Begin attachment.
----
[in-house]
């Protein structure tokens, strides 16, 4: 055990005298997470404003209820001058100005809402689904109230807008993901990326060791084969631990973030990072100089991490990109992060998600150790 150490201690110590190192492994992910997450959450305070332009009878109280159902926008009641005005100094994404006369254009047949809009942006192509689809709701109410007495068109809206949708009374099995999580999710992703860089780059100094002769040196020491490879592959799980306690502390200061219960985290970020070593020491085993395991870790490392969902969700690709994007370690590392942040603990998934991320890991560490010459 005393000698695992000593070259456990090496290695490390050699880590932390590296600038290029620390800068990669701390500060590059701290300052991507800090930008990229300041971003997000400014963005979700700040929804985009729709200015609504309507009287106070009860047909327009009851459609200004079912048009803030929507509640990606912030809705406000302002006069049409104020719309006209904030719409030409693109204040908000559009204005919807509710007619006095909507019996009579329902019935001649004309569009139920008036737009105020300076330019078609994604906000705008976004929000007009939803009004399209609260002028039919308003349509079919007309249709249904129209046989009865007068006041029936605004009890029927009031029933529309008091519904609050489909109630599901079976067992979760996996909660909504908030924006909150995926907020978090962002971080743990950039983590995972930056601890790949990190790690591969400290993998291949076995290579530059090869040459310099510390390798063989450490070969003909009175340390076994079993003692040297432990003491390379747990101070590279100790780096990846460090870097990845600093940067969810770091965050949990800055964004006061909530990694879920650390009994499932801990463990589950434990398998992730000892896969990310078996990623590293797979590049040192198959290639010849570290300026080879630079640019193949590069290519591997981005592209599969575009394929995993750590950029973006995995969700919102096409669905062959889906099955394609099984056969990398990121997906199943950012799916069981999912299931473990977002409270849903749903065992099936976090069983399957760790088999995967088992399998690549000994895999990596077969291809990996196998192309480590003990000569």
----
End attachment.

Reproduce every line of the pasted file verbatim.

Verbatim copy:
[in-house]
């Protein structure tokens, strides 16, 4: 055990005298997470404003209820001058100005809402689904109230807008993901990326060791084969631990973030990072100089991490990109992060998600150790 150490201690110590190192492994992910997450959450305070332009009878109280159902926008009641005005100094994404006369254009047949809009942006192509689809709701109410007495068109809206949708009374099995999580999710992703860089780059100094002769040196020491490879592959799980306690502390200061219960985290970020070593020491085993395991870790490392969902969700690709994007370690590392942040603990998934991320890991560490010459 005393000698695992000593070259456990090496290695490390050699880590932390590296600038290029620390800068990669701390500060590059701290300052991507800090930008990229300041971003997000400014963005979700700040929804985009729709200015609504309507009287106070009860047909327009009851459609200004079912048009803030929507509640990606912030809705406000302002006069049409104020719309006209904030719409030409693109204040908000559009204005919807509710007619006095909507019996009579329902019935001649004309569009139920008036737009105020300076330019078609994604906000705008976004929000007009939803009004399209609260002028039919308003349509079919007309249709249904129209046989009865007068006041029936605004009890029927009031029933529309008091519904609050489909109630599901079976067992979760996996909660909504908030924006909150995926907020978090962002971080743990950039983590995972930056601890790949990190790690591969400290993998291949076995290579530059090869040459310099510390390798063989450490070969003909009175340390076994079993003692040297432990003491390379747990101070590279100790780096990846460090870097990845600093940067969810770091965050949990800055964004006061909530990694879920650390009994499932801990463990589950434990398998992730000892896969990310078996990623590293797979590049040192198959290639010849570290300026080879630079640019193949590069290519591997981005592209599969575009394929995993750590950029973006995995969700919102096409669905062959889906099955394609099984056969990398990121997906199943950012799916069981999912299931473990977002409270849903749903065992099936976090069983399957760790088999995967088992399998690549000994895999990596077969291809990996196998192309480590003990000569």